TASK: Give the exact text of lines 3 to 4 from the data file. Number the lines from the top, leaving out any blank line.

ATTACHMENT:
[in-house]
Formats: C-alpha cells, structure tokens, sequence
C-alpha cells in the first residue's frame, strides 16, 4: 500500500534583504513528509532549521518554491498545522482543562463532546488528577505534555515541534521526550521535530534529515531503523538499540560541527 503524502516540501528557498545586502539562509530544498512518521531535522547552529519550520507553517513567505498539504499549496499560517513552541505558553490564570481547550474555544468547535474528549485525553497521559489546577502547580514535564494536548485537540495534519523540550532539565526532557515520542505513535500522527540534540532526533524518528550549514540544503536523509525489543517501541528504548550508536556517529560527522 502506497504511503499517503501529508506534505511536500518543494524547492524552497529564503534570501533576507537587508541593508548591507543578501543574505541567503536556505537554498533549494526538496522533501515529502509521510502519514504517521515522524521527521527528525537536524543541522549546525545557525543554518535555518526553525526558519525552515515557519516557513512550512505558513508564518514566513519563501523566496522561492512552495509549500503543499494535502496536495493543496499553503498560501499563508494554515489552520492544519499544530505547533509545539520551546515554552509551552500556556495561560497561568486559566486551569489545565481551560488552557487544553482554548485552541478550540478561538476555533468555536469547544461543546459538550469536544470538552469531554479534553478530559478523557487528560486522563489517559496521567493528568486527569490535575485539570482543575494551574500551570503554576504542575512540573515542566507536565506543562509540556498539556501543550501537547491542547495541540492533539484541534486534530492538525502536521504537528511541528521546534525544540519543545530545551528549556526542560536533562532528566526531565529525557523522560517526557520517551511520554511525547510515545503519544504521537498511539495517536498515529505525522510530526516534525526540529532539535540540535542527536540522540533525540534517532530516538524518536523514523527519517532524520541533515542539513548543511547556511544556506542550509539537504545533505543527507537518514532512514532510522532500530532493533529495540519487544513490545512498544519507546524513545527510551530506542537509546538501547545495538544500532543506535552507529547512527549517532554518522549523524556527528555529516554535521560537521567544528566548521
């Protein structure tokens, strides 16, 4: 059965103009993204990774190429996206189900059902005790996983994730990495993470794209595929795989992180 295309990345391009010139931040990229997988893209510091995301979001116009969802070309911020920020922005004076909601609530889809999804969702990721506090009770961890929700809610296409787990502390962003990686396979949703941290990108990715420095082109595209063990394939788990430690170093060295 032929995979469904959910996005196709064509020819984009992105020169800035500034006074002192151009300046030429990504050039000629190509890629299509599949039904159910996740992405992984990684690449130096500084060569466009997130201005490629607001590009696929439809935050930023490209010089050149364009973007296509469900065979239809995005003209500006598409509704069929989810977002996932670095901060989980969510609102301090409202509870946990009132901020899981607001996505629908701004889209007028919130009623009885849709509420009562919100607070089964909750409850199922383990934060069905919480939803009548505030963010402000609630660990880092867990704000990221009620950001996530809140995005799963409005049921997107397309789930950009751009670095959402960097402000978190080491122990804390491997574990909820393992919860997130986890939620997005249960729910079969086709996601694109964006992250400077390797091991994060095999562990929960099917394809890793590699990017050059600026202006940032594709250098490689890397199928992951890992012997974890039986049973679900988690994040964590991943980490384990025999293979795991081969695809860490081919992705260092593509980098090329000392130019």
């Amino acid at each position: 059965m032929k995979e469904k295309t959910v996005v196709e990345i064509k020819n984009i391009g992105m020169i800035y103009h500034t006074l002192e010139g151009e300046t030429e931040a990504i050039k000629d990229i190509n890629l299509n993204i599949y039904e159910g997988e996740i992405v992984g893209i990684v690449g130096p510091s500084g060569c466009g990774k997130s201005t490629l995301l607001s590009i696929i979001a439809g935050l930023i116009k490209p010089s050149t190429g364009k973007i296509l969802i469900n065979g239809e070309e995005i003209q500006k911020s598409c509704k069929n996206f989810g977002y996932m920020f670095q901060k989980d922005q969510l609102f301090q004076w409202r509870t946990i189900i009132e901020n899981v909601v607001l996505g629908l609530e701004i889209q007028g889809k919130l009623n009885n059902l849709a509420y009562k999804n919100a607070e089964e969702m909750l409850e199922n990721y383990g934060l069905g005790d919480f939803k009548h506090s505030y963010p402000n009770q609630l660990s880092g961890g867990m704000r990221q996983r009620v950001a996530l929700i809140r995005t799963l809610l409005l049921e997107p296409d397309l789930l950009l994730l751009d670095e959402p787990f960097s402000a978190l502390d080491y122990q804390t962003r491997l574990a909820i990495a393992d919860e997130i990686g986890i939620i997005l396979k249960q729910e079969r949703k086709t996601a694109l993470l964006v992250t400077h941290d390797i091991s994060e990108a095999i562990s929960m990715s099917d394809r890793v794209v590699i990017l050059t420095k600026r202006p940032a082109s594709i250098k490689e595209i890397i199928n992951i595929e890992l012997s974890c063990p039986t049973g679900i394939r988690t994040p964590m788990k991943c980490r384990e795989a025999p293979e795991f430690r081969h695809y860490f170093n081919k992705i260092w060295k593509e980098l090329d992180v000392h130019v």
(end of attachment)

C-alpha cells in the first residue's frame, strides 16, 4: 500500500534583504513528509532549521518554491498545522482543562463532546488528577505534555515541534521526550521535530534529515531503523538499540560541527 503524502516540501528557498545586502539562509530544498512518521531535522547552529519550520507553517513567505498539504499549496499560517513552541505558553490564570481547550474555544468547535474528549485525553497521559489546577502547580514535564494536548485537540495534519523540550532539565526532557515520542505513535500522527540534540532526533524518528550549514540544503536523509525489543517501541528504548550508536556517529560527522 502506497504511503499517503501529508506534505511536500518543494524547492524552497529564503534570501533576507537587508541593508548591507543578501543574505541567503536556505537554498533549494526538496522533501515529502509521510502519514504517521515522524521527521527528525537536524543541522549546525545557525543554518535555518526553525526558519525552515515557519516557513512550512505558513508564518514566513519563501523566496522561492512552495509549500503543499494535502496536495493543496499553503498560501499563508494554515489552520492544519499544530505547533509545539520551546515554552509551552500556556495561560497561568486559566486551569489545565481551560488552557487544553482554548485552541478550540478561538476555533468555536469547544461543546459538550469536544470538552469531554479534553478530559478523557487528560486522563489517559496521567493528568486527569490535575485539570482543575494551574500551570503554576504542575512540573515542566507536565506543562509540556498539556501543550501537547491542547495541540492533539484541534486534530492538525502536521504537528511541528521546534525544540519543545530545551528549556526542560536533562532528566526531565529525557523522560517526557520517551511520554511525547510515545503519544504521537498511539495517536498515529505525522510530526516534525526540529532539535540540535542527536540522540533525540534517532530516538524518536523514523527519517532524520541533515542539513548543511547556511544556506542550509539537504545533505543527507537518514532512514532510522532500530532493533529495540519487544513490545512498544519507546524513545527510551530506542537509546538501547545495538544500532543506535552507529547512527549517532554518522549523524556527528555529516554535521560537521567544528566548521
């Protein structure tokens, strides 16, 4: 059965103009993204990774190429996206189900059902005790996983994730990495993470794209595929795989992180 295309990345391009010139931040990229997988893209510091995301979001116009969802070309911020920020922005004076909601609530889809999804969702990721506090009770961890929700809610296409787990502390962003990686396979949703941290990108990715420095082109595209063990394939788990430690170093060295 032929995979469904959910996005196709064509020819984009992105020169800035500034006074002192151009300046030429990504050039000629190509890629299509599949039904159910996740992405992984990684690449130096500084060569466009997130201005490629607001590009696929439809935050930023490209010089050149364009973007296509469900065979239809995005003209500006598409509704069929989810977002996932670095901060989980969510609102301090409202509870946990009132901020899981607001996505629908701004889209007028919130009623009885849709509420009562919100607070089964909750409850199922383990934060069905919480939803009548505030963010402000609630660990880092867990704000990221009620950001996530809140995005799963409005049921997107397309789930950009751009670095959402960097402000978190080491122990804390491997574990909820393992919860997130986890939620997005249960729910079969086709996601694109964006992250400077390797091991994060095999562990929960099917394809890793590699990017050059600026202006940032594709250098490689890397199928992951890992012997974890039986049973679900988690994040964590991943980490384990025999293979795991081969695809860490081919992705260092593509980098090329000392130019």